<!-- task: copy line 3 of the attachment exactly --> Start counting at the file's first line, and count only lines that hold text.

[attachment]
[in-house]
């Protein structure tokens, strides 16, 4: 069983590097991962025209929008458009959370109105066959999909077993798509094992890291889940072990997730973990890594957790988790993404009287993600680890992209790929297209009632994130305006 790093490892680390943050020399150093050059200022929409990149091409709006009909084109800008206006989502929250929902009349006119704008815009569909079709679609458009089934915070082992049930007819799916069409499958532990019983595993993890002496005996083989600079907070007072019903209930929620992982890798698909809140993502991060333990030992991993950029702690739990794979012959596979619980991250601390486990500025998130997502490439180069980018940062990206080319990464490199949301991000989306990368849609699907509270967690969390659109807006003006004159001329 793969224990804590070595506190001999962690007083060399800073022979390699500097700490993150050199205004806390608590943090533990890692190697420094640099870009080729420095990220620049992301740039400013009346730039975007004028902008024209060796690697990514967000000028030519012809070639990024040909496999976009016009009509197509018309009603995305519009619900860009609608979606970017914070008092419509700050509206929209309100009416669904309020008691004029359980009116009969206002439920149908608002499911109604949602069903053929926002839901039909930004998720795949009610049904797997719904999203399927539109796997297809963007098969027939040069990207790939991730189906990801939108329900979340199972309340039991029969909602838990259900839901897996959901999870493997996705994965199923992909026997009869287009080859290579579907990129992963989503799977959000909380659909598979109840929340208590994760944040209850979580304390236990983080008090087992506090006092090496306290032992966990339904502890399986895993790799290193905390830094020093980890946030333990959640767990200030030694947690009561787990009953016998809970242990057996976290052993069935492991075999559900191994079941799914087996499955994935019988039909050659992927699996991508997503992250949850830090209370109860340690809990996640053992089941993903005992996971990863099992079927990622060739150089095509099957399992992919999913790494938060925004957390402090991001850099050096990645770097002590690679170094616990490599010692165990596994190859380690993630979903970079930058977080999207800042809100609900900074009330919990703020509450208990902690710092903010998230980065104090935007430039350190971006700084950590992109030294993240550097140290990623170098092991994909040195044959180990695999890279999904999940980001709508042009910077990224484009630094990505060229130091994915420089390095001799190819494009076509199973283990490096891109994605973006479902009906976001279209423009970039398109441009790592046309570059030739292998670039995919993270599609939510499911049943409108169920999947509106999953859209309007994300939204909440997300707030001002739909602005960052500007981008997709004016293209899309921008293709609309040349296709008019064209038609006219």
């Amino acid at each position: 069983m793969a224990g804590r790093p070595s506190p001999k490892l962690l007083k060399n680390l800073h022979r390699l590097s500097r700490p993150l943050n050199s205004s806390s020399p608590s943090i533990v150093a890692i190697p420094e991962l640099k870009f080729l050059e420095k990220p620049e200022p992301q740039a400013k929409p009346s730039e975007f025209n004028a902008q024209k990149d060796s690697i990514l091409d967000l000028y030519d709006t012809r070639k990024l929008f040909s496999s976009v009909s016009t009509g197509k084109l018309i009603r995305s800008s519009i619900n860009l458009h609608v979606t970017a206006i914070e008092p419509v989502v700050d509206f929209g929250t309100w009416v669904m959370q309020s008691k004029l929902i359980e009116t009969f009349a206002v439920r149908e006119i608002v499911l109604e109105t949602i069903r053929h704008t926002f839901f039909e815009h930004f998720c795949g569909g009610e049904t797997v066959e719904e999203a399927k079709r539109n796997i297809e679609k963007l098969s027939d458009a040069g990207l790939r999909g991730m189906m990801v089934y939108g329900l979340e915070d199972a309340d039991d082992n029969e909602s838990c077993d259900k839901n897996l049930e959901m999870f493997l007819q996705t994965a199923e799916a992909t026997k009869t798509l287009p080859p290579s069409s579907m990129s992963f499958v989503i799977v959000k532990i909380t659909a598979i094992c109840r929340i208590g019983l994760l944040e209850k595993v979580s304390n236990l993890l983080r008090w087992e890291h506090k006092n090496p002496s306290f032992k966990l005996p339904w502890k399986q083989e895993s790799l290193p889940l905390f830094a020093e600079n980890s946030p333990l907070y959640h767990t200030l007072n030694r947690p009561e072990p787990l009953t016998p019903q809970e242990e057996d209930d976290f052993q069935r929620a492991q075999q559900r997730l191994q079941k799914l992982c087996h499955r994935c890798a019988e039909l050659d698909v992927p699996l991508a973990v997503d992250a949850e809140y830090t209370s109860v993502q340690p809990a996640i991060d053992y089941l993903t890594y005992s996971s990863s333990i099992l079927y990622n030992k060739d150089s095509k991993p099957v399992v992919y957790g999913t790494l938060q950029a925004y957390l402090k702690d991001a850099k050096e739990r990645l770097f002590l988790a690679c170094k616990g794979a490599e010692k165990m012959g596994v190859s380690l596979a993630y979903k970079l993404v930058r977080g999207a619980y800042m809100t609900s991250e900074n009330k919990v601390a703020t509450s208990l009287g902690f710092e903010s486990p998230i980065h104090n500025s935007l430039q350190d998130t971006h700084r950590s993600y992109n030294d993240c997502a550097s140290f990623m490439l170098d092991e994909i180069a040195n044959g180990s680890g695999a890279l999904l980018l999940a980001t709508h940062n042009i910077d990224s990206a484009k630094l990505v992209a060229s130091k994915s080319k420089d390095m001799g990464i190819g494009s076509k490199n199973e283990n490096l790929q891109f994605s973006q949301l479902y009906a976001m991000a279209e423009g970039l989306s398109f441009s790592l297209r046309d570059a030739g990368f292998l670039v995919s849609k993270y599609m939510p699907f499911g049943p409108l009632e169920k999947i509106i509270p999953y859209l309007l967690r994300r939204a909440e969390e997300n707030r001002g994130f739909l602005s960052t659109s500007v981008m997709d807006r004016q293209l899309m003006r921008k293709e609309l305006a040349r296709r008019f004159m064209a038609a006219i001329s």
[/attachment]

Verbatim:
């Amino acid at each position: 069983m793969a224990g804590r790093p070595s506190p001999k490892l962690l007083k060399n680390l800073h022979r390699l590097s500097r700490p993150l943050n050199s205004s806390s020399p608590s943090i533990v150093a890692i190697p420094e991962l640099k870009f080729l050059e420095k990220p620049e200022p992301q740039a400013k929409p009346s730039e975007f025209n004028a902008q024209k990149d060796s690697i990514l091409d967000l000028y030519d709006t012809r070639k990024l929008f040909s496999s976009v009909s016009t009509g197509k084109l018309i009603r995305s800008s519009i619900n860009l458009h609608v979606t970017a206006i914070e008092p419509v989502v700050d509206f929209g929250t309100w009416v669904m959370q309020s008691k004029l929902i359980e009116t009969f009349a206002v439920r149908e006119i608002v499911l109604e109105t949602i069903r053929h704008t926002f839901f039909e815009h930004f998720c795949g569909g009610e049904t797997v066959e719904e999203a399927k079709r539109n796997i297809e679609k963007l098969s027939d458009a040069g990207l790939r999909g991730m189906m990801v089934y939108g329900l979340e915070d199972a309340d039991d082992n029969e909602s838990c077993d259900k839901n897996l049930e959901m999870f493997l007819q996705t994965a199923e799916a992909t026997k009869t798509l287009p080859p290579s069409s579907m990129s992963f499958v989503i799977v959000k532990i909380t659909a598979i094992c109840r929340i208590g019983l994760l944040e209850k595993v979580s304390n236990l993890l983080r008090w087992e890291h506090k006092n090496p002496s306290f032992k966990l005996p339904w502890k399986q083989e895993s790799l290193p889940l905390f830094a020093e600079n980890s946030p333990l907070y959640h767990t200030l007072n030694r947690p009561e072990p787990l009953t016998p019903q809970e242990e057996d209930d976290f052993q069935r929620a492991q075999q559900r997730l191994q079941k799914l992982c087996h499955r994935c890798a019988e039909l050659d698909v992927p699996l991508a973990v997503d992250a949850e809140y830090t209370s109860v993502q340690p809990a996640i991060d053992y089941l993903t890594y005992s996971s990863s333990i099992l079927y990622n030992k060739d150089s095509k991993p099957v399992v992919y957790g999913t790494l938060q950029a925004y957390l402090k702690d991001a850099k050096e739990r990645l770097f002590l988790a690679c170094k616990g794979a490599e010692k165990m012959g596994v190859s380690l596979a993630y979903k970079l993404v930058r977080g999207a619980y800042m809100t609900s991250e900074n009330k919990v601390a703020t509450s208990l009287g902690f710092e903010s486990p998230i980065h104090n500025s935007l430039q350190d998130t971006h700084r950590s993600y992109n030294d993240c997502a550097s140290f990623m490439l170098d092991e994909i180069a040195n044959g180990s680890g695999a890279l999904l980018l999940a980001t709508h940062n042009i910077d990224s990206a484009k630094l990505v992209a060229s130091k994915s080319k420089d390095m001799g990464i190819g494009s076509k490199n199973e283990n490096l790929q891109f994605s973006q949301l479902y009906a976001m991000a279209e423009g970039l989306s398109f441009s790592l297209r046309d570059a030739g990368f292998l670039v995919s849609k993270y599609m939510p699907f499911g049943p409108l009632e169920k999947i509106i509270p999953y859209l309007l967690r994300r939204a909440e969390e997300n707030r001002g994130f739909l602005s960052t659109s500007v981008m997709d807006r004016q293209l899309m003006r921008k293709e609309l305006a040349r296709r008019f004159m064209a038609a006219i001329s």